paper trail

Karla Cornejo Villavicencio discusses mental health and the “American dream”; David Klion reads a new anthology from The Atlantic

Karla Cornejo Villavicencio. Photo © Talya Zemach-Bersin

At the New Republic, David Klion looks at a new anthology of writing from The Atlantic from the last four years. Klion sees the magazine’s project as one of defending “American liberalism in the face of Trump’s clownish barbarism.” But, Klion argues, the default position of insistent reasonableness may have run its course: “What really comes through is the institutional voice of The Atlantic, which makes itself felt in nearly every contribution: clean, authoritative, high-minded, rigorously empirical, more than a bit self-righteous—and, once you’ve heard it enough times, utterly tedious.”

Ottessa Moshfegh goes on the Granta podcast to discuss her latest novel, Death in Her Hands, and the “perfect storm” conditions of pandemic life.

At the New York Times, Concepción de León interviews Karla Cornejo Villavicencio about her National Book Award–finalist debut, The Undocumented Americans, pushing back against caricature and one-dimensional narratives, and how she sees her work: “I think the meaning of my life is to make other people hurt less.” On questioning the “American dream,” Villavicencio responds: “I think people should have their own relationship to the American dream, and it shouldn’t be something you can pick up inscribed on a T.J. Maxx pillow.”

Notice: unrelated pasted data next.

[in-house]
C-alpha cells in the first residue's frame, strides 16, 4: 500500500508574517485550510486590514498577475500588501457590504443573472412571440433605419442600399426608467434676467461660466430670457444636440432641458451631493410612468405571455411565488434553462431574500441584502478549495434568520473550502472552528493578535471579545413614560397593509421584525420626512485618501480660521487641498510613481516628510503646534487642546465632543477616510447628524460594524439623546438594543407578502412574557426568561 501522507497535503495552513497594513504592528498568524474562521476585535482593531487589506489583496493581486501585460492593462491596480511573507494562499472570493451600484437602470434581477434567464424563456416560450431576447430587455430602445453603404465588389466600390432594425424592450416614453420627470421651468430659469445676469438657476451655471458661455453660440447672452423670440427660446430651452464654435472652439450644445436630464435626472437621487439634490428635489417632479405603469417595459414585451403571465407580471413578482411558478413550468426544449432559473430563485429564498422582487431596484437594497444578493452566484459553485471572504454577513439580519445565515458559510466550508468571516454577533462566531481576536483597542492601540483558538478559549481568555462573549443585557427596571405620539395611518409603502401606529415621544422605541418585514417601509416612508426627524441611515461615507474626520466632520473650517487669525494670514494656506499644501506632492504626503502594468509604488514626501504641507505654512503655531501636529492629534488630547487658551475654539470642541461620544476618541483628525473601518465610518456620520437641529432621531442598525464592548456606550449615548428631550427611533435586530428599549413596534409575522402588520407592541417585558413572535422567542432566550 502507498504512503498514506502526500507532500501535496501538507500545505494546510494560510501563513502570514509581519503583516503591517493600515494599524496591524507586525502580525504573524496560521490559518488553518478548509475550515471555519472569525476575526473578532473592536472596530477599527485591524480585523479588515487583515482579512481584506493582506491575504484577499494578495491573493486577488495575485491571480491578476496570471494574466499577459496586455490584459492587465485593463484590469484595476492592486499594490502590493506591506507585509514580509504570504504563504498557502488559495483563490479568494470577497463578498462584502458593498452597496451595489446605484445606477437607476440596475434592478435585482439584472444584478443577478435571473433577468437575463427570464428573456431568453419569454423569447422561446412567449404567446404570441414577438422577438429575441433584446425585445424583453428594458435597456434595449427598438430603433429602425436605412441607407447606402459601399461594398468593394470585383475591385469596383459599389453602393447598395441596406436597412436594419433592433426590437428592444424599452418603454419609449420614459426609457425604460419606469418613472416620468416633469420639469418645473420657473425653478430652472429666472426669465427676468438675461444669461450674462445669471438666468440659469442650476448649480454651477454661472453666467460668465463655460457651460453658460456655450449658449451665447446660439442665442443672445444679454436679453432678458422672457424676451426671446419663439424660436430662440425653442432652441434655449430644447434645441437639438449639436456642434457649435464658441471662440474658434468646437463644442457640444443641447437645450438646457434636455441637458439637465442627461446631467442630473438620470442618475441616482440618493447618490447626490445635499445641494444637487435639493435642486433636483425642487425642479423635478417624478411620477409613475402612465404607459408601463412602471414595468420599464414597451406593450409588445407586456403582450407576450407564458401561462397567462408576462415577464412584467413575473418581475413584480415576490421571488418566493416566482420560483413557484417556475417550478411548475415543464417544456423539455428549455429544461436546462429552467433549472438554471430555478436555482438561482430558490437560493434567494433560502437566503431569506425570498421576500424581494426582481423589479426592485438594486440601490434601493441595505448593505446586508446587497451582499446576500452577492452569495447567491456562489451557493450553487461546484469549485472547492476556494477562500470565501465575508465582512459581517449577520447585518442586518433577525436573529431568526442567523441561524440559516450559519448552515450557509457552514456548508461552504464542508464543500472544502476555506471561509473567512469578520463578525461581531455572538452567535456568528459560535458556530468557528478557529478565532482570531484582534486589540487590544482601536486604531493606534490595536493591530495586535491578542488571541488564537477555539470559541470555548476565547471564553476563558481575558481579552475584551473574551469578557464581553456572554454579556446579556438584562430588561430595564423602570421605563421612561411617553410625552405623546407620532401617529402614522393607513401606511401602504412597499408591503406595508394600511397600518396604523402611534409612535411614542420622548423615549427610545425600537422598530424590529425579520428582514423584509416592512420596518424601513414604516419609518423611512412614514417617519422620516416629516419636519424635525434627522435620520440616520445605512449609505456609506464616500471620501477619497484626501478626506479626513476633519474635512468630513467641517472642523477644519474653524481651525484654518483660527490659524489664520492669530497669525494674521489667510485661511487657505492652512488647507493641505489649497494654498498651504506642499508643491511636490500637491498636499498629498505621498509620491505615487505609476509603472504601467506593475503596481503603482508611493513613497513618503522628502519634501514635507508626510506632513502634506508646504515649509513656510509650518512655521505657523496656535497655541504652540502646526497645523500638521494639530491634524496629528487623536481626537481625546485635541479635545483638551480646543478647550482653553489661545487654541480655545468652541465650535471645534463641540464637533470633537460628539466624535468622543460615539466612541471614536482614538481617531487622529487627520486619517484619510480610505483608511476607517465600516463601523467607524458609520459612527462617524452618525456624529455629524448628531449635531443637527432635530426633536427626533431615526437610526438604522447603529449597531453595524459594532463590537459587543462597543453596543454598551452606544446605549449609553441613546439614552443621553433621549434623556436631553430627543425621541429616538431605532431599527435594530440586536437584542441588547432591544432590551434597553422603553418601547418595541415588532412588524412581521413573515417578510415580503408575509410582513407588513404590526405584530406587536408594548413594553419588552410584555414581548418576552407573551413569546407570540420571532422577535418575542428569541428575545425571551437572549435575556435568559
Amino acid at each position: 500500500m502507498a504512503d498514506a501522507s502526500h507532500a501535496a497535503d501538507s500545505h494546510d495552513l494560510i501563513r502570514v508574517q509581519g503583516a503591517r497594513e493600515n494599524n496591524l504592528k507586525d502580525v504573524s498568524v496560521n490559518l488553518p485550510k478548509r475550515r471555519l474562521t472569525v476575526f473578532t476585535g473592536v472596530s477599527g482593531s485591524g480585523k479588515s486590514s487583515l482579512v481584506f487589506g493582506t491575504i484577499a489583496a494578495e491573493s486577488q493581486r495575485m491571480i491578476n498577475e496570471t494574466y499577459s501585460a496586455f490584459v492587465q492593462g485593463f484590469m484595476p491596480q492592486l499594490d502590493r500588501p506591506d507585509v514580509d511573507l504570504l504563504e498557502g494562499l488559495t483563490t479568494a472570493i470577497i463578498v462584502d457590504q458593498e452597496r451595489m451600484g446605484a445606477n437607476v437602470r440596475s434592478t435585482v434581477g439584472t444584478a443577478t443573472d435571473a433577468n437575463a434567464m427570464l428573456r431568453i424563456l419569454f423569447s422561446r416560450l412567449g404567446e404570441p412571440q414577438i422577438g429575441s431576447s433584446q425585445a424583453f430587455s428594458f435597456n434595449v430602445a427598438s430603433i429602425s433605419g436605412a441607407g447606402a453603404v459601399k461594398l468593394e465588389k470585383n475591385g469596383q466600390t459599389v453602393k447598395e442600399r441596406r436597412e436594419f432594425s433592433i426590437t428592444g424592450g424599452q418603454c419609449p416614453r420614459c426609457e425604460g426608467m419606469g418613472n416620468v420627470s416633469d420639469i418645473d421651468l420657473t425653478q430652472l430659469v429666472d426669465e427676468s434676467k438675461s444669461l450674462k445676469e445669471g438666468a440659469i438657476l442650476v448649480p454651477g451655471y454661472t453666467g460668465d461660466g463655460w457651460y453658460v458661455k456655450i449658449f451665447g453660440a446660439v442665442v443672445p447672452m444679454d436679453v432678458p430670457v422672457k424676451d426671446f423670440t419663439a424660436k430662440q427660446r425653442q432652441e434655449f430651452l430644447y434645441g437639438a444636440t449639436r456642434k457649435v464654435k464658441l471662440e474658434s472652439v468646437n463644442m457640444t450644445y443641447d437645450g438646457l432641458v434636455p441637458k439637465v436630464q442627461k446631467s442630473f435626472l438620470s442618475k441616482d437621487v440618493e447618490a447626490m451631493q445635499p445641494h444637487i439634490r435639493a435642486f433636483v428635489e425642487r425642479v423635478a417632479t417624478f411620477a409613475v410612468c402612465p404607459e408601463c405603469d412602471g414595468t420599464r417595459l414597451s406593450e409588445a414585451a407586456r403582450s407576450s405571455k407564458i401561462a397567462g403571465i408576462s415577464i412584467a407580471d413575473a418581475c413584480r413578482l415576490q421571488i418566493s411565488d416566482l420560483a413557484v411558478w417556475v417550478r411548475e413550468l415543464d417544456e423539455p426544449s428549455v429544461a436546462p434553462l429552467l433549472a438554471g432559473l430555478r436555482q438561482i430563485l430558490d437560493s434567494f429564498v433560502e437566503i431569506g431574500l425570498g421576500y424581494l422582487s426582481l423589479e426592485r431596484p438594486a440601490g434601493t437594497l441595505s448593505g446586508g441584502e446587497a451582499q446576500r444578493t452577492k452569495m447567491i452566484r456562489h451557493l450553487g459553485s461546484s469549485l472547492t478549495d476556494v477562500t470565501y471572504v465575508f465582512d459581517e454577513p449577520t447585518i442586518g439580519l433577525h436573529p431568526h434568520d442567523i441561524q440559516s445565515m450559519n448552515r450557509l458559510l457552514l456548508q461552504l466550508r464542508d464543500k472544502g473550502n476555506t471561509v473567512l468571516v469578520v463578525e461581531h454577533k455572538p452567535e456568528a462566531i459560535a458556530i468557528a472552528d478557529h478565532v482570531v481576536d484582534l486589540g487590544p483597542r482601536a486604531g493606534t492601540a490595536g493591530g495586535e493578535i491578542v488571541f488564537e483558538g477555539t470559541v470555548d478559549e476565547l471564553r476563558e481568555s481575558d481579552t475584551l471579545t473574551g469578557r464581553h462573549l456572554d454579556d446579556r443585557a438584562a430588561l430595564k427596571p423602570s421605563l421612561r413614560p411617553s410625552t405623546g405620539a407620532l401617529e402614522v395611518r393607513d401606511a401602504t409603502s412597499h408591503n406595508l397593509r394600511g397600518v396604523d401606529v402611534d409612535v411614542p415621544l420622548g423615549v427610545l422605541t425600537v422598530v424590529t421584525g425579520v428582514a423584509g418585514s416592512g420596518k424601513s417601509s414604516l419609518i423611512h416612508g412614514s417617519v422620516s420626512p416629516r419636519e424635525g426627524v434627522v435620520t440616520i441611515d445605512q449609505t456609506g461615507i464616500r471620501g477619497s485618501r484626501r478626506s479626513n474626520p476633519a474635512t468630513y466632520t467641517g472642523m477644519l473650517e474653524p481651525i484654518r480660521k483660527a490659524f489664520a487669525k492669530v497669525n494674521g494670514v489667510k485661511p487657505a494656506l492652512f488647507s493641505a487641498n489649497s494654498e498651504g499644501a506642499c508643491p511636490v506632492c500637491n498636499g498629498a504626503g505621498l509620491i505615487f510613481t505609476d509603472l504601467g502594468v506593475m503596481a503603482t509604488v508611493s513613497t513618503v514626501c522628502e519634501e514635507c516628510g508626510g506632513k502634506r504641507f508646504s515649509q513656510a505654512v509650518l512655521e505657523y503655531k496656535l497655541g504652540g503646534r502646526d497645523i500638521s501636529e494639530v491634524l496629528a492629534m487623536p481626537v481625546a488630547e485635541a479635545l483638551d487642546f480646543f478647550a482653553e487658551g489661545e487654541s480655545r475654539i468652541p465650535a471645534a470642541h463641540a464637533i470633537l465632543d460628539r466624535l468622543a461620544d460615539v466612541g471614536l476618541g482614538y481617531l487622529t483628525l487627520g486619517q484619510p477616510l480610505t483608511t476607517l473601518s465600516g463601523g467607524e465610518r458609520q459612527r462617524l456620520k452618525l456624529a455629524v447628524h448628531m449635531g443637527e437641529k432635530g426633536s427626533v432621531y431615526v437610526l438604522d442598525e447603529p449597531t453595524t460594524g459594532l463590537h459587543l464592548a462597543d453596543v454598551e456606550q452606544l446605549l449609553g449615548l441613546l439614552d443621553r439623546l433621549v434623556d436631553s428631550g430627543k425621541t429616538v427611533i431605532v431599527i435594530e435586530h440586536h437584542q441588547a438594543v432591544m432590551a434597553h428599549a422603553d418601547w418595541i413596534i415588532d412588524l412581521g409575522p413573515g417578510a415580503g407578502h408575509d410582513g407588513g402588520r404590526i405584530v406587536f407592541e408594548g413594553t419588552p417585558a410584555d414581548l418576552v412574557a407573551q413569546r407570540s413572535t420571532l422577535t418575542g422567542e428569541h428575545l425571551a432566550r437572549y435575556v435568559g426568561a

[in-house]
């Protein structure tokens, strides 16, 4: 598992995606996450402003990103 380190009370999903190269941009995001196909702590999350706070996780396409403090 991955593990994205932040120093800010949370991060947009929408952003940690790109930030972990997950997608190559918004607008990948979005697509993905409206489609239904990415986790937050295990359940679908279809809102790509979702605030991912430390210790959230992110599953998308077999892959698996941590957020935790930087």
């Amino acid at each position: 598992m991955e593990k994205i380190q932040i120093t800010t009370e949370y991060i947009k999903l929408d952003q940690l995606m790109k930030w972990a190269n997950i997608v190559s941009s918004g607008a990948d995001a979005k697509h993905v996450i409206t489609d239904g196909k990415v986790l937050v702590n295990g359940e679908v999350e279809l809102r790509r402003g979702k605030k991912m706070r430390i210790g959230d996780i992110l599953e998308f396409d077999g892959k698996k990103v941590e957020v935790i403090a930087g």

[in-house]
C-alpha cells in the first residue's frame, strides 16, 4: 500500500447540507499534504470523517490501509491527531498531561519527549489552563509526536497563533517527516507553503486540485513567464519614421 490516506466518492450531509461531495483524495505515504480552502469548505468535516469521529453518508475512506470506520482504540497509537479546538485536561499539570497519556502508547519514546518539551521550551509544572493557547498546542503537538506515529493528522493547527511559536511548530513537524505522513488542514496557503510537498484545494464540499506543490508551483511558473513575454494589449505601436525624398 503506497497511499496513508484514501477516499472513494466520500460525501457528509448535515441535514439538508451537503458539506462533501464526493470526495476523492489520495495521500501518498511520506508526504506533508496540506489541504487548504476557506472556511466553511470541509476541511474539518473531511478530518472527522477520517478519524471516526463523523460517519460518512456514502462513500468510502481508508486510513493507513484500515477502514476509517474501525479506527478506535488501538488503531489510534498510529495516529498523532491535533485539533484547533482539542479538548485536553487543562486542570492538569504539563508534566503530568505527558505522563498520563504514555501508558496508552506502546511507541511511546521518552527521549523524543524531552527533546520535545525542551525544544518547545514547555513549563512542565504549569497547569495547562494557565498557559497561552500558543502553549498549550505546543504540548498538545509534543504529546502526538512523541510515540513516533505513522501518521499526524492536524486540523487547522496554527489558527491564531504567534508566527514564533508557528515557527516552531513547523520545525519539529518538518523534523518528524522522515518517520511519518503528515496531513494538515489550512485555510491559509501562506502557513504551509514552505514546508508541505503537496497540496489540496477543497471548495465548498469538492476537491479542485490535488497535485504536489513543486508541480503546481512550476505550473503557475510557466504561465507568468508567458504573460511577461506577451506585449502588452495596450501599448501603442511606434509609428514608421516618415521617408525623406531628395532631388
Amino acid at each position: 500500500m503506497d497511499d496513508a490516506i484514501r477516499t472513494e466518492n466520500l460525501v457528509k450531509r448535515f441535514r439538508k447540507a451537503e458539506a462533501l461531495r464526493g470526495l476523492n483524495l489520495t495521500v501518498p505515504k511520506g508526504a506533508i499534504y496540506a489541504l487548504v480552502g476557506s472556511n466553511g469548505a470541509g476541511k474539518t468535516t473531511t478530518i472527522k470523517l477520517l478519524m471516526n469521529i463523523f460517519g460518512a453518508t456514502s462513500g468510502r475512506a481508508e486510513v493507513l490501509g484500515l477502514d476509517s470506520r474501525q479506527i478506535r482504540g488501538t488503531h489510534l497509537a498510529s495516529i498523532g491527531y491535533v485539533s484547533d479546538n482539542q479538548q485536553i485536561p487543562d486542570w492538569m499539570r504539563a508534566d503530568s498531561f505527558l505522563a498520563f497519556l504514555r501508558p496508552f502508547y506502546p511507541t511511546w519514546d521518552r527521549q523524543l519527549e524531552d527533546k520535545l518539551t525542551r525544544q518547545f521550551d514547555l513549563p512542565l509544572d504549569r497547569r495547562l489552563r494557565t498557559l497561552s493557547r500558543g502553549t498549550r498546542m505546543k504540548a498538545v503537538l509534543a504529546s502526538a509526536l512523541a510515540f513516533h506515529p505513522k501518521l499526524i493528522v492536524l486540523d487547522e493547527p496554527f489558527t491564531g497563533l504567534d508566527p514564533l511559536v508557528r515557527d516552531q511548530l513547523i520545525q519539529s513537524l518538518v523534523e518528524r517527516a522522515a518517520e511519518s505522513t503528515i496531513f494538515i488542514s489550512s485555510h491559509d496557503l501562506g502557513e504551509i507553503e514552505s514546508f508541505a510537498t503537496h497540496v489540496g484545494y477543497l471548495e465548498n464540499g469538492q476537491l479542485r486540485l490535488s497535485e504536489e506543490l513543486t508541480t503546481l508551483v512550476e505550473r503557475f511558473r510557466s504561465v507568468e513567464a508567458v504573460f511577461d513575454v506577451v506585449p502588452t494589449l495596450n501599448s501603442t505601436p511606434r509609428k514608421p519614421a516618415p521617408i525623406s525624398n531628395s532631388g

To better report on tech, An Xiao Mina writes at Columbia Journalism Review, journalists need to understand the complexities of reporting on China—taking censorship in the mainland into account while also combating imprecise language and framing. “Technology writers have a responsibility to help the general public understand US-China tensions by showing the complex dynamics behind power and technology, without replicating colonialist or xenophobic narratives that have historically been leveraged against China.”

Former Crown publisher Molly Stern has started her own independent imprint, with a new kind of business model: “Rather than relying chiefly on bookstores, retailers, advertising and other traditional channels to promote authors, she plans to team up with high-profile individuals, companies and brands, who will act as publishing partners and promote books to their fans and customers.”

Tonight at 7 PM EST, McNally Jackson bookstore hosts a virtual event with artists and writers Harry Dodge and Fred Moten to discuss Dodge’s recent genre-defying book, My Meteorite.